The IT revolution had a tremendous influence on the technology of construction equipment as well. The satellite operation management system was developed during the 90's as a method to supervise and manage equipment from a remote distance, and became an industry standard during this era.
Komatsu and a specified non-profit organization "Japan Mine Action Service" decided to work together on removal of anti-personnel land mines and the development of communities in the areas where people were suffering the damages from anti-personnel mines.
Since 1998, Komatsu had manufactured shrub removers that were used prior to removal of anti-personnel mines. In 2003, one year after the government approved export of anti-personnel mine removers, Komatsu joined the project put together by Economic Ministry of International Trade and Industry and NEDO (New Energy Development Organization) and began a full scale of development of anti-personnel mine removers.
Its prototype was finished in December 2003 and tested thoroughly in Afghanistan in 2004. In August 2007, Komatsu gave the first model to a NGO in Afghanistan with contributions from Japanese ODA (Official Development Assistance) and it was put in use in September of the same year.
The anti-personnel mine removers developed by Komatsu can handle 500㎡ an hour on average, which provides far better productivity compared to manual labor. Since its base is a bulldozer, it can fit with different attachments and be used for soil preparation and road construction once it has completed the mine removal.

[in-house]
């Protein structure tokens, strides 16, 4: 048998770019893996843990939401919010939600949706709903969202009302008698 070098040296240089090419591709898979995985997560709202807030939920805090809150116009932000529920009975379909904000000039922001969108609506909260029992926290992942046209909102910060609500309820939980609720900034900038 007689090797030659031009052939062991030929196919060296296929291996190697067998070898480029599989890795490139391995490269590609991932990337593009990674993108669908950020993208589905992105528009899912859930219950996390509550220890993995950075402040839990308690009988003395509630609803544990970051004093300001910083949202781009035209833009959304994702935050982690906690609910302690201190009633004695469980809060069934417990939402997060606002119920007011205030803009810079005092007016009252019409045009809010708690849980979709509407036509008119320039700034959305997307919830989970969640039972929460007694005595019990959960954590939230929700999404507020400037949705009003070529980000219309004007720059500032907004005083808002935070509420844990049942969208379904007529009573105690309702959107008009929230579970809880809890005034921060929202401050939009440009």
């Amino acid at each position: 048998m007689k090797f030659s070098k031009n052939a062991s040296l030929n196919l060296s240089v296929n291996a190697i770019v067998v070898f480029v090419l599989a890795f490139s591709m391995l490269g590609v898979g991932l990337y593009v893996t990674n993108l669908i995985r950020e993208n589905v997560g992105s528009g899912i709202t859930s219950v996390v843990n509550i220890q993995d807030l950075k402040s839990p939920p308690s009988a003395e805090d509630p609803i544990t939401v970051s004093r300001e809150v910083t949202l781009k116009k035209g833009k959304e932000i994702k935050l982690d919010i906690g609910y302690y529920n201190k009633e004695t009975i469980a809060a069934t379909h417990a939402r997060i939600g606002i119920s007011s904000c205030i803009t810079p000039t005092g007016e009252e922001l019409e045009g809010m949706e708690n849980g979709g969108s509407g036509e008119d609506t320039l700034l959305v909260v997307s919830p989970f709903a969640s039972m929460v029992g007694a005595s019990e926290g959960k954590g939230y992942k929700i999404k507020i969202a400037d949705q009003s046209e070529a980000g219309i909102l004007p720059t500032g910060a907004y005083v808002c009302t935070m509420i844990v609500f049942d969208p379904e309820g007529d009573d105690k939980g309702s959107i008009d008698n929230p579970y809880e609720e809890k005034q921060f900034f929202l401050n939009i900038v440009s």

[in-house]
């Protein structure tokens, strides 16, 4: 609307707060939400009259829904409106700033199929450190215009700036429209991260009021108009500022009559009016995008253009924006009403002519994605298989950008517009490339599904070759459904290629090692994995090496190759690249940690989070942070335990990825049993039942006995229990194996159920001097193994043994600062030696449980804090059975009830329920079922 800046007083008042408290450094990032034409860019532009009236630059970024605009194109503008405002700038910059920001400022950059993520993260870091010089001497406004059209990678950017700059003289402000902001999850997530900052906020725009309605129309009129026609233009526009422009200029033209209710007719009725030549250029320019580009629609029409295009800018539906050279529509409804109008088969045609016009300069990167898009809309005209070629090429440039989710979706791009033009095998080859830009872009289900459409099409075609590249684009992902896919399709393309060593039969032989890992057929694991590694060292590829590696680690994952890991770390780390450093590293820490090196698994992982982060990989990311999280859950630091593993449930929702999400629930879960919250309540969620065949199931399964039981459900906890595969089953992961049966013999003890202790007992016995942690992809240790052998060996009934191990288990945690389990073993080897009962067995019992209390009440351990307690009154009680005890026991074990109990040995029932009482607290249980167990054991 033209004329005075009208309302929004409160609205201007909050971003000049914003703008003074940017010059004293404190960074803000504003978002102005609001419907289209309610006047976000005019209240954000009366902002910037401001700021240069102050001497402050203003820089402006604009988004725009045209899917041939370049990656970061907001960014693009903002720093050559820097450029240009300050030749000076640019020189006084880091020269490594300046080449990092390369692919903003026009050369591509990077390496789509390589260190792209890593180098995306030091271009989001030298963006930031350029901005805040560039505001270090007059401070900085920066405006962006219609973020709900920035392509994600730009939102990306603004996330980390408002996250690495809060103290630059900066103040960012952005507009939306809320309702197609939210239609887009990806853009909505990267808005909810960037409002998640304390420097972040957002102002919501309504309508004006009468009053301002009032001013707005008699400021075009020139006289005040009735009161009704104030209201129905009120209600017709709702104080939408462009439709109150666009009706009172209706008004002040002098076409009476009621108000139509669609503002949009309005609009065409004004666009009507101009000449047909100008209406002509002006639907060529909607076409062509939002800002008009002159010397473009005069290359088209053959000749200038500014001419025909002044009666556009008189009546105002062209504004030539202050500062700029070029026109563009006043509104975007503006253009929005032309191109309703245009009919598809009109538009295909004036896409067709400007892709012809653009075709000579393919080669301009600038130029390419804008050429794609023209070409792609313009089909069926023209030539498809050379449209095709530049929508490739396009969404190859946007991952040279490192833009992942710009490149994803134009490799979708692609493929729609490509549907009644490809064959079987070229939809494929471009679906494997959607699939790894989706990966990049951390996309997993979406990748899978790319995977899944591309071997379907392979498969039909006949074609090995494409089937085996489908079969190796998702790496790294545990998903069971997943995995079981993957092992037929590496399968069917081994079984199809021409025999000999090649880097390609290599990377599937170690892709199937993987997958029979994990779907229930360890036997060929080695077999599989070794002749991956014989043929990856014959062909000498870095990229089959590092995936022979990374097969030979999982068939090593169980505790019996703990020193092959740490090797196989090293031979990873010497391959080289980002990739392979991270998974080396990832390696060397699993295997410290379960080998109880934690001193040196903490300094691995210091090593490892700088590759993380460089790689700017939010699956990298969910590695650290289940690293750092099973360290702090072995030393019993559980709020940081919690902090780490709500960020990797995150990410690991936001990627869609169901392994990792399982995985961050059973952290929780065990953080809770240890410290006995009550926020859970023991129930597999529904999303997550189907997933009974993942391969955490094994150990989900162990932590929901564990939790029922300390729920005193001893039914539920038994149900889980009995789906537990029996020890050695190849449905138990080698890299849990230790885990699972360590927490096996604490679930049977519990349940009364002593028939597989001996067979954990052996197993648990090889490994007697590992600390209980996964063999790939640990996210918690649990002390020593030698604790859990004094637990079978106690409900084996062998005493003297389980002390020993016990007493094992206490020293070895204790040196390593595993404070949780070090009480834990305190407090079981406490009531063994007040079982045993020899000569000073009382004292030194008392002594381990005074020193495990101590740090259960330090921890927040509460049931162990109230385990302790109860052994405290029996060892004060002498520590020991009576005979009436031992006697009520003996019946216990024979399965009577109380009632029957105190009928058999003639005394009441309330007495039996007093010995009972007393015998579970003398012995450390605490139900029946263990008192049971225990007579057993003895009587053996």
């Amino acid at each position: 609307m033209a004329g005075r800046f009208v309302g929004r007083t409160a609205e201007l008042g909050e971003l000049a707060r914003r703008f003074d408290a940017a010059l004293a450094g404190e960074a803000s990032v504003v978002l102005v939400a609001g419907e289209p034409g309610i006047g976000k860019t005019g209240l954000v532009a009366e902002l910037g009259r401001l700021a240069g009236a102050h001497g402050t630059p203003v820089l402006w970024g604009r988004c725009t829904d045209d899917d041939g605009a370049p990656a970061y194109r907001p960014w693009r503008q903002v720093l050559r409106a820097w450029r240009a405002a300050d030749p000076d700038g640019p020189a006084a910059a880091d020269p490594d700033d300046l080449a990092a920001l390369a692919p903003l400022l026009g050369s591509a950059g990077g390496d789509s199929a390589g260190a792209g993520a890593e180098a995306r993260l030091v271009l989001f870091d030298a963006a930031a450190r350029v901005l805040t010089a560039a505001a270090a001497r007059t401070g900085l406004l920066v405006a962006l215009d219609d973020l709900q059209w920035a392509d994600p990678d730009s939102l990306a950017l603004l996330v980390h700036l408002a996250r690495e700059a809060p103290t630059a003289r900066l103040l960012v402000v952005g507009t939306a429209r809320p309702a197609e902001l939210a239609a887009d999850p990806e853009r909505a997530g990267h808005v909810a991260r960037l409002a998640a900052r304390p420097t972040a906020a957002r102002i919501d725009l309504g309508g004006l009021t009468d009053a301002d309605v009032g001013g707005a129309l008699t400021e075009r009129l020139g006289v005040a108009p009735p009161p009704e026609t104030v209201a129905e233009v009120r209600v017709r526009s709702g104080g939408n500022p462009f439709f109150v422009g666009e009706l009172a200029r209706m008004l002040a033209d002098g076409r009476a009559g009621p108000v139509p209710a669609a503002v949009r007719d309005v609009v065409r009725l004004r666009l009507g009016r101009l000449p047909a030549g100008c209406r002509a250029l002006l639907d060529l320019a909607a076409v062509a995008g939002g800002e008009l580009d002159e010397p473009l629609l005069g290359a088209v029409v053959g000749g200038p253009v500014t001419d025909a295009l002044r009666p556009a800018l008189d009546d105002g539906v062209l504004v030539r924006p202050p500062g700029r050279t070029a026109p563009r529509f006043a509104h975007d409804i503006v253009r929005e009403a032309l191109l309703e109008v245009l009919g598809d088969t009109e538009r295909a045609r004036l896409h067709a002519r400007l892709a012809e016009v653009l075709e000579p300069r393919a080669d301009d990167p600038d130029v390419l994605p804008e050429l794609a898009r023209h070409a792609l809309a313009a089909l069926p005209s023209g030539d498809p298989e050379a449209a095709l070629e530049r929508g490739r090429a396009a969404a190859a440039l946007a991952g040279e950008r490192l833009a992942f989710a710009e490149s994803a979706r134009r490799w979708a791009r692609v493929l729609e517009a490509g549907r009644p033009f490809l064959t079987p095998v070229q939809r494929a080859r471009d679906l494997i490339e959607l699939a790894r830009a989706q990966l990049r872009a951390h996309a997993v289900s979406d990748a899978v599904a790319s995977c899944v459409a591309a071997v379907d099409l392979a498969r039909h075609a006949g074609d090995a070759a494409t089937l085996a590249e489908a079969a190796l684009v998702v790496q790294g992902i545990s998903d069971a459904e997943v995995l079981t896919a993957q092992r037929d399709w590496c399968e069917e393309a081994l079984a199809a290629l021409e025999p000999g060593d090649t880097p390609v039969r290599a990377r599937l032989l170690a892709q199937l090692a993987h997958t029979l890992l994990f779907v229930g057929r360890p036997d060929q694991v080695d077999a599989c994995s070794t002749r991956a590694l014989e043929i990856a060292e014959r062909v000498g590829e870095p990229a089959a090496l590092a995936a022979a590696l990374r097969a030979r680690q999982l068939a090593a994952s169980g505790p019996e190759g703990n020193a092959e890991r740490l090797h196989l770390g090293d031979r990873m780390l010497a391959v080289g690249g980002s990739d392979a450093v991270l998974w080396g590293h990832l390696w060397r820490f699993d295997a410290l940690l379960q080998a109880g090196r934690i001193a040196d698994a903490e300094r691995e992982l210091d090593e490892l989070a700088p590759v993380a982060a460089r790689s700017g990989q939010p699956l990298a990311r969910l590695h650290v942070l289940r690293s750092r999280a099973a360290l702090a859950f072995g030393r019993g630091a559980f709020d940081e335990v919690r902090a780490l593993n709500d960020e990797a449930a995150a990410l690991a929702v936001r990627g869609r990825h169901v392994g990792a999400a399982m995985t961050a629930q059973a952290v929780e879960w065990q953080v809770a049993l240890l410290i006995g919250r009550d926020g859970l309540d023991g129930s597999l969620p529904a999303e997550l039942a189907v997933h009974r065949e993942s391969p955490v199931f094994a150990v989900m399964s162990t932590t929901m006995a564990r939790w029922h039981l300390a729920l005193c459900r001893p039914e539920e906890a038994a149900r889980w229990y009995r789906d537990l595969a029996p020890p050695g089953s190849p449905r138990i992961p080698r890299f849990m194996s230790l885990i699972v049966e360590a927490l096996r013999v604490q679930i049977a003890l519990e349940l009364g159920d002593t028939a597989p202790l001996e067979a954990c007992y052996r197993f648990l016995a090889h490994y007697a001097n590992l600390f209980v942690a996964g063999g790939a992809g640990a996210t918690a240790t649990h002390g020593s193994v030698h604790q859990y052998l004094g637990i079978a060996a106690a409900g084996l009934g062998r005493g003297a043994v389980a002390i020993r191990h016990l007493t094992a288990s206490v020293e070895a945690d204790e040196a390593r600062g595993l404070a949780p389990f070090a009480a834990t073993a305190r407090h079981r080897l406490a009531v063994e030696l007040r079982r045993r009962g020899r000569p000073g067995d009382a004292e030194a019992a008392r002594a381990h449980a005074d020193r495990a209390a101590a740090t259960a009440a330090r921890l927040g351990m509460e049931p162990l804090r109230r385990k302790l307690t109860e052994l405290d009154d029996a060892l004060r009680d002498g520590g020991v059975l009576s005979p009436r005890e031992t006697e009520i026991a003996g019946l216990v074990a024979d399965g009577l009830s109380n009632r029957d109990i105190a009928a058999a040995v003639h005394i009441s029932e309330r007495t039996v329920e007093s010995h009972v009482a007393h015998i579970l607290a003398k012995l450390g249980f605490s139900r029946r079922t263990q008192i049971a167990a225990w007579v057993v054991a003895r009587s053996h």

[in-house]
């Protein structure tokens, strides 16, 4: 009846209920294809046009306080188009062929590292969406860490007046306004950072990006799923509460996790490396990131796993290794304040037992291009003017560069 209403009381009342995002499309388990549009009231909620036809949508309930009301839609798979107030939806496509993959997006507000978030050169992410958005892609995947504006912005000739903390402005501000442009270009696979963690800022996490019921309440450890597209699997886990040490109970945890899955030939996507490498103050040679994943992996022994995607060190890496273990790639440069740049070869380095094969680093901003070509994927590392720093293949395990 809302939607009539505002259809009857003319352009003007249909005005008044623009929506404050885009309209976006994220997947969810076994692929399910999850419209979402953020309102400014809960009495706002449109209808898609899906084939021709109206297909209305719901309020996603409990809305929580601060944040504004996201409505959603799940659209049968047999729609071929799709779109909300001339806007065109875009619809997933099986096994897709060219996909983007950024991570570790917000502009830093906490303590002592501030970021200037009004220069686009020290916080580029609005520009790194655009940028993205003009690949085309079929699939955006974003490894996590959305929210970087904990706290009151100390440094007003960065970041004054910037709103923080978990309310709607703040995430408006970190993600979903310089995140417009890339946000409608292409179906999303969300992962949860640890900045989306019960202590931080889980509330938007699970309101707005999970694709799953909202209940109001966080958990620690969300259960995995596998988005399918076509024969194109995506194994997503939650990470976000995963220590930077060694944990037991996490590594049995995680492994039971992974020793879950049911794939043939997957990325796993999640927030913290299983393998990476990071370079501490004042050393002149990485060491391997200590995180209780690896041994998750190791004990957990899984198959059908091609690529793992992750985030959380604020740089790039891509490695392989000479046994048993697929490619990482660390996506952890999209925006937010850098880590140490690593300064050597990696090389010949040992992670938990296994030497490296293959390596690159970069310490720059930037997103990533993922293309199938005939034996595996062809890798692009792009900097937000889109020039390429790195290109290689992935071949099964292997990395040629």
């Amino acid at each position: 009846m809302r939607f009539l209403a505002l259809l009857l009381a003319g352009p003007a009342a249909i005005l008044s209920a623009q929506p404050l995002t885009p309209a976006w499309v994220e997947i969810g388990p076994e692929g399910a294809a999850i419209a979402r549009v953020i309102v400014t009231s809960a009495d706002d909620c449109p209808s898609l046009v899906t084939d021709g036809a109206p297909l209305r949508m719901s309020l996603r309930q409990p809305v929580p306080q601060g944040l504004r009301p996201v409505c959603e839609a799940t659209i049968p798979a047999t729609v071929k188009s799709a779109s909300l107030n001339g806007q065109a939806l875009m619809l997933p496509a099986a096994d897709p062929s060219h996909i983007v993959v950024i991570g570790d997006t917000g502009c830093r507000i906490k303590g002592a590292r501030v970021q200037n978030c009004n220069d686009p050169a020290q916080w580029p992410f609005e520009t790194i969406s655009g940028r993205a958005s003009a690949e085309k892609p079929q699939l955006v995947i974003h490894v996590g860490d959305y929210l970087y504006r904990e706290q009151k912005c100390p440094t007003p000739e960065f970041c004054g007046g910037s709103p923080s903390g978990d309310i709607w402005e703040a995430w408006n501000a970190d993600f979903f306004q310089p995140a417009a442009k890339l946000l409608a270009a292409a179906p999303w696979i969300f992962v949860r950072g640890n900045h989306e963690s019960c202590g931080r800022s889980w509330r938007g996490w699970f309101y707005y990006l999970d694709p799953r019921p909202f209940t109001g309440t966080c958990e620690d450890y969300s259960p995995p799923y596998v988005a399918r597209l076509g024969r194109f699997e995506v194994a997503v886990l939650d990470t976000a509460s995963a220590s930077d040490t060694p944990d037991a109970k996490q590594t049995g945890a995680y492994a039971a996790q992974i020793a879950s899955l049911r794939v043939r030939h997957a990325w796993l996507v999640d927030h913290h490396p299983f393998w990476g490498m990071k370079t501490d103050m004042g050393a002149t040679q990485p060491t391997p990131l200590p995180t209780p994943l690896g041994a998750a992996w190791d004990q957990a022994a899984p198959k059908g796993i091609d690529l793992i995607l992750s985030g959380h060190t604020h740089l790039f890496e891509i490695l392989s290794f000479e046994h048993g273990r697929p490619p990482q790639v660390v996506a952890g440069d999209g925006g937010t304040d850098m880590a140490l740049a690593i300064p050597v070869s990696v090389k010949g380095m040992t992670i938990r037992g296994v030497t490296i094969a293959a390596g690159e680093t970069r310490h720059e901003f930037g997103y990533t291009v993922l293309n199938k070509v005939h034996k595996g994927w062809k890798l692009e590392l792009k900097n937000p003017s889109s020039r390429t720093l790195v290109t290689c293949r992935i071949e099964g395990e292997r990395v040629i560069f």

There are total of 5 anti-personnel mine removers; 3 in Cambodia, 1 in Angola, and 1 in Afghanistan today. (As of November 2011)
Since its first emergence in 1951, it took only 50 years for the hydraulic shovel to establish its primary position on construction sites worldwide. Its size ranges from mini to super size depending on the scale of construction, and during the half century, it kept evolving by achieving a minimum rear-swing radius and adapting styles that would work with characteristics of each site. Mirroring the movement of a human hand, a hydraulic shovel will continue to evolve during the 21st century.